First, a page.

Sabotage, which can be defined as the deliberate damage to property and equipment or as an action taken to undermine or destroy somebody’s efforts or achievements is usually practiced in wartime and against the country one is at war with. It is unusual to take such actions against one’s own country, particularly if you live there, but such is the case in Venezuela.
The situation would be analogous to having the officers on for example Christopher Columbus’ Ship drilling holes in the bottom of the boat while they were in the middle of the Atlantic because they disagreed with the route he was taking.
The individual acts of sabotage and the joint ones, from bad mouthing the country to all and sundry, publishing outright lies and half truths, highlighting crime as if it were something new, coldly targeting tourism and foreign investors with their negative campaign, to the engineered strikes by garbage collection companies and the deliberate running down of infrastructure such as roads by local municipalities, in an attempt to intensify the media message that things are worse than before, to the oil strike, and a myriad of other instances, have perhaps justifiably created a sabotage paranoia.
The cumulative effect of all this is slowly but surely taking its toll. But it does not stop there. The reaction to all this, following the laws of cause and effect, is also damaging.
Let us call it the bunker mentality.
Posts are being offered, not as they should be, with candidates being asked: can you do this job, and are you professional enough to separate politics from the economy but with the question: Are you with us?
What many do not realize is that though sabotage can cause a lot of harm, it is only the fear of or potential sabotage that we are talking about, not all employees or potential employees that are opposed to the government are willing to go so far, and there are legal instances that can be appealed to if such were the case. But giving the post to someone based on his or her political allegiance, rather than on his or her ability is effectively self-inflicted sabotage.
It is also further alienating a sector of the population that needs to be included rather than excluded if Venezuela is to move forward. Actions like this are pushing those who might be ready to or are beginning to reject the self-centered, self-interested all or nothing leadership of the Coordinadora Democratica*, back into their arms.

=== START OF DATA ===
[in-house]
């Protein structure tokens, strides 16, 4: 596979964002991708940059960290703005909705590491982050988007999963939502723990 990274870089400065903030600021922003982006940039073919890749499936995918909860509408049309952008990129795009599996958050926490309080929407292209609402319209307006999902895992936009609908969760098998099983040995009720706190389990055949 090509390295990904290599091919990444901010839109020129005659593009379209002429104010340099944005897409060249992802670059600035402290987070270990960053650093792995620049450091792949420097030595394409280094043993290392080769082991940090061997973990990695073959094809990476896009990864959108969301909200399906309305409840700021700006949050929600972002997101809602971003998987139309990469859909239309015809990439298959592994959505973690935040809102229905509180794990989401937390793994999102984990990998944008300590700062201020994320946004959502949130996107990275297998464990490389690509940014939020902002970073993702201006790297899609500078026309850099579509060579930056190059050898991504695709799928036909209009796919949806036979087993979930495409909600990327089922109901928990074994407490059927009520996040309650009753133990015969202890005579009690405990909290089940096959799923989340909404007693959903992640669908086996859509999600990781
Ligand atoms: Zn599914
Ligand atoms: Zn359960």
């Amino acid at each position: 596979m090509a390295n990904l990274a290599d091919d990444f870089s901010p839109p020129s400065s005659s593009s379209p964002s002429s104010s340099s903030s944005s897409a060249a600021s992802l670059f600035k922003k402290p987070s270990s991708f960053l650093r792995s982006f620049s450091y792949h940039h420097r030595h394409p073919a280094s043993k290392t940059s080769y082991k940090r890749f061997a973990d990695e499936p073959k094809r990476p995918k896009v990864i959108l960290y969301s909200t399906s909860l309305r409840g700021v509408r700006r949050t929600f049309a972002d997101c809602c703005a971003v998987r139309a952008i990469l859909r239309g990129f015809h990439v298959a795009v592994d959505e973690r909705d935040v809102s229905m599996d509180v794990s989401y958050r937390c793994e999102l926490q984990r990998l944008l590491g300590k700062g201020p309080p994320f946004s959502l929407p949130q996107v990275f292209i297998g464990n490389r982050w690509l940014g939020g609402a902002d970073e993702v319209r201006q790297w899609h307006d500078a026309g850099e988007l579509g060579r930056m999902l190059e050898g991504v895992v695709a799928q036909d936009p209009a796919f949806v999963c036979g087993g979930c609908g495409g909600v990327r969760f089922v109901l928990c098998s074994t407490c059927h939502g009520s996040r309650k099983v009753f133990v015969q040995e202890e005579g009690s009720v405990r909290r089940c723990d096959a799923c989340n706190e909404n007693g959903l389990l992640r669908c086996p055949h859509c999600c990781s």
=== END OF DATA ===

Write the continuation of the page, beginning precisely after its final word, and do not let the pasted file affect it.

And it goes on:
Foreign interference in Latin America goes way back. It is presumptuous, unhelpful, retrograde, destabilizing and on occasions deadly. It is unacceptable and yet it is something one should learn to live with.
Over emphasizing the effect of foreign interference, is counter-productive. The few million dollars that have been poured into the opposition coffers are a paltry sum. Any guidance in tactics and strategy, by personnel who are totally at sea when it comes to understanding Venezuela and its people, is not something to worry too much about. This meddling depends on local support, on the Coordinadora Democratica, who in turn depend on those it has managed to mesmerize and alarm. Without this last group, if a conscious effort is made to address their qualms, on which the others play on, the interventionists and the Coordinadora will peter out.
The bunker mentality plays into the hands of those who would ruin the country rather than lose privileges, it also plays into the hands of those who think that military and economic strength bestow moral superiority and that consequently their own interests supersede all others.
The real cost of sabotage includes both action and reaction. If Venezuela provides the expected reaction, then the sabotage may prove to be very costly indeed.
*The Coordinadora Democratica is a temporary grouping of failed political parties, discredited trade union leaders, shopkeepers, landowners, middle class interest groups and political wannabes. Its goal is to get rid of President Chavez by hook or by crook as soon as possible; it has the unstinting support of the private media.
Glen Forbes was born in Venezuela of Argentine parents of Scottish descent. He studied in the UK and now lives in Caracas, where he makes tourist maps of Venezuela and teaches English.